Question: What did you do if one of your kids refused to go to church one Sunday? What did you do if that turned into a string of Sundays?
Of the ten parents who answered, none said this was an issue when their kids were living at home. Sounds like it's pretty important not to let kids get to the point of refusing to go to church.
Thoughts: Church attendance was an expectation of the whole family and wasn't seen as optional. Parents were careful not to complain themselves about church attendance. At times it was necessary to talk with Sunday School teachers about issues and get that resolved. Many parents mentioned good peers and teachers as an influence in helping their kids want to go to church.
Samantha (and Thomas)
We never had a child refuse to go to church, but there were times with our teenage boys that they complained about having to go because they were tired. We sympathized and told them they could sleep when they got home. But going to church was never a "decision"; it was an expectation. We rarely even missed for being sick.
In their later teen years, both our daughters and sons would drag their feet about going to mutual, especially when they had a lot going on in their lives. But we were persistent about the importance of setting an example for the Beehives and Scouts and of being faithful, even though they felt they didn't need it.
Both of us were careful not to complain ourselves about going. The attitude was that doing our duties in the church would bring blessings into our lives. We did it to show our love for the Savior, not just because we had to.
If one of our kids had refused, our approach would have been to keep the expectation and use persuasion (not guilt) about why it was important--patiently, trying to be understanding, but nevertheless, clear about the blessings that come from faithful attendance.
Mary (and Robert)
We never had that problem so this is going back another generation. I had a brother that decided he didn't want to go to church. He was determined to rebel on whatever seemed most important to Mom and Dad. So their answer was that "in this family we go to church and if you want to keep being part of the family (translated to a place to live and food to eat) you will go to church." He sat at the back of the chapel in his suit and tie, with long stringy hair and scowled his way through Sacrament Meeting. He also had to attend Sunday School and I'm sure he was a delight to his teachers...not! This was mandated through his 18th birthday after which they told him he could make his own decision. That decision was to not go to church anymore.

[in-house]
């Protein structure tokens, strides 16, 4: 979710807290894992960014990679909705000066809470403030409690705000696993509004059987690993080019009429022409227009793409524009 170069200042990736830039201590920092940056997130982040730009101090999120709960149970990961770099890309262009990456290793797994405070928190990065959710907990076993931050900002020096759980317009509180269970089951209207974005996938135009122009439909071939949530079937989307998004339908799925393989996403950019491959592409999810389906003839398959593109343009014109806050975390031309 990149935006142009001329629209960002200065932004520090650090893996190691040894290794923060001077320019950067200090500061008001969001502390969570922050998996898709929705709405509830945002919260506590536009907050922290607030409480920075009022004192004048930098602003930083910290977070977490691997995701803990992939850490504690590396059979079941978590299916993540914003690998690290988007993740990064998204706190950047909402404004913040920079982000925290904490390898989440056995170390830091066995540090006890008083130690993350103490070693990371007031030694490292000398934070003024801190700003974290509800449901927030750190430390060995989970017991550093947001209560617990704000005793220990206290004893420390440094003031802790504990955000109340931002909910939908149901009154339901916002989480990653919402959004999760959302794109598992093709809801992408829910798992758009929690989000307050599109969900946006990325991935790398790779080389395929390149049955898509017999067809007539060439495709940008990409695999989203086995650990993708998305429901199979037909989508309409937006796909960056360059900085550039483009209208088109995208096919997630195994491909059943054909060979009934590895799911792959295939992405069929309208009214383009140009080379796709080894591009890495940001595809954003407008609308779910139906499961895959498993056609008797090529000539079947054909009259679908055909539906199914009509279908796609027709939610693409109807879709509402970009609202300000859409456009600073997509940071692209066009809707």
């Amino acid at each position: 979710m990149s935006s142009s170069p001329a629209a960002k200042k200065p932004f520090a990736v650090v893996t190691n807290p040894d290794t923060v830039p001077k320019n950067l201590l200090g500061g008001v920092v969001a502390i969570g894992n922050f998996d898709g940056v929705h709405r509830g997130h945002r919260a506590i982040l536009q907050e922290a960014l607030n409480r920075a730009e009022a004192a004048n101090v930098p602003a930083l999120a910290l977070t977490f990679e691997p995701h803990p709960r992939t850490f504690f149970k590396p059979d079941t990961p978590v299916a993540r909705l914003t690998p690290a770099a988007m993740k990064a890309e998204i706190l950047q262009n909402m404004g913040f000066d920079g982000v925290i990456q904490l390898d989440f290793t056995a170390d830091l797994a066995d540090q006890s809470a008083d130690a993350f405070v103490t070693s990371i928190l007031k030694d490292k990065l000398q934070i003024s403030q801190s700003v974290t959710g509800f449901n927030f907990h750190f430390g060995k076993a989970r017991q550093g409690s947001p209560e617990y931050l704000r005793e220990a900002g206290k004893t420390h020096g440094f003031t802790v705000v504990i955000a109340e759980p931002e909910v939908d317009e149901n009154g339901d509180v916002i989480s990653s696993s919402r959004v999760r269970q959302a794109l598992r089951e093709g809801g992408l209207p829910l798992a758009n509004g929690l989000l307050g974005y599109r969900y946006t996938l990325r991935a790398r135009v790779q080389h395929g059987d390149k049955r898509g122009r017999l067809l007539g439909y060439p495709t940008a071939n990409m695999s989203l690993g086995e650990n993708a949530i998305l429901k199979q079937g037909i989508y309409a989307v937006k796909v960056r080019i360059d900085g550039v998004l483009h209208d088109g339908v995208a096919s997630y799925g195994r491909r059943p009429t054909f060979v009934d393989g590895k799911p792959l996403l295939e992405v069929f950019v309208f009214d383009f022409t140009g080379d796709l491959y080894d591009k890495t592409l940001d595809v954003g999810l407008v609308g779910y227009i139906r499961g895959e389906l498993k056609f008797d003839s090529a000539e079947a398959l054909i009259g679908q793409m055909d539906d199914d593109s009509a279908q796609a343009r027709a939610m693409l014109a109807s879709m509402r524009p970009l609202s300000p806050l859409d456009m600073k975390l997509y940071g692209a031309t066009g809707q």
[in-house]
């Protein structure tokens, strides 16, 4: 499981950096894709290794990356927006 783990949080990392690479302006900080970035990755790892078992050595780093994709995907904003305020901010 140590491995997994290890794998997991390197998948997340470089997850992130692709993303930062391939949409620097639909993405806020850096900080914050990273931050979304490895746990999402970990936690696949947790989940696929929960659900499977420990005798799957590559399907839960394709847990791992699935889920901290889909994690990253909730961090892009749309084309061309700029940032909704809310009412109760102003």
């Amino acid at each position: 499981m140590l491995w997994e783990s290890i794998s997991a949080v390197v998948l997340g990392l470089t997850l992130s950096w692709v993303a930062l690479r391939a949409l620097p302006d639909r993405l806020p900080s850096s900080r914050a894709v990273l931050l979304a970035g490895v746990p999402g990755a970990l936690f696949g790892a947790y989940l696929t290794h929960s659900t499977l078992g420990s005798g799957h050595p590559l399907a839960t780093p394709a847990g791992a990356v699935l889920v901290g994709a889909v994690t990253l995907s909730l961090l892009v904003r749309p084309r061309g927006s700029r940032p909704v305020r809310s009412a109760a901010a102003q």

There were some years of inactivity ahead. But he stayed close to Mom and Dad (mostly Mom) and eventually he came back to church, baptized his wife, and they went to the temple. All of his children have been married in the temple, he has been active for years. I am impressed with my parents' handling of the situation.
Danielle and Jake
Because we never wanted kids to hate church, it was pretty easy for us to get our kids to go to church. We were lucky. No one ever refused to go to church. We did not make our kids stay in church clothes, we had friends over, mostly in the summer, outside. We allowed games at the kitchen table. We napped, did homework and whatever. If kids refuse to go to church, you better figure out what is going on. We had some bad S.S. teachers and were able to meet with them and share our expectations of lessons and class time.
Marsha (and Richard)
I didn't have issues with children not wanting to go to church. They had friends and good leaders and teachers and they didn't resist thankfully. However our oldest son did stop going when he was married and in his 30s. It was a conscious decision between him and his wife not to continue to participate in the church. At that point we really didn't have any control over the situation. We tried to share our feelings at first and encourage him to take a different route however that only created conflict and we found that just enjoying our relationship with them and loving them was the best way to proceed.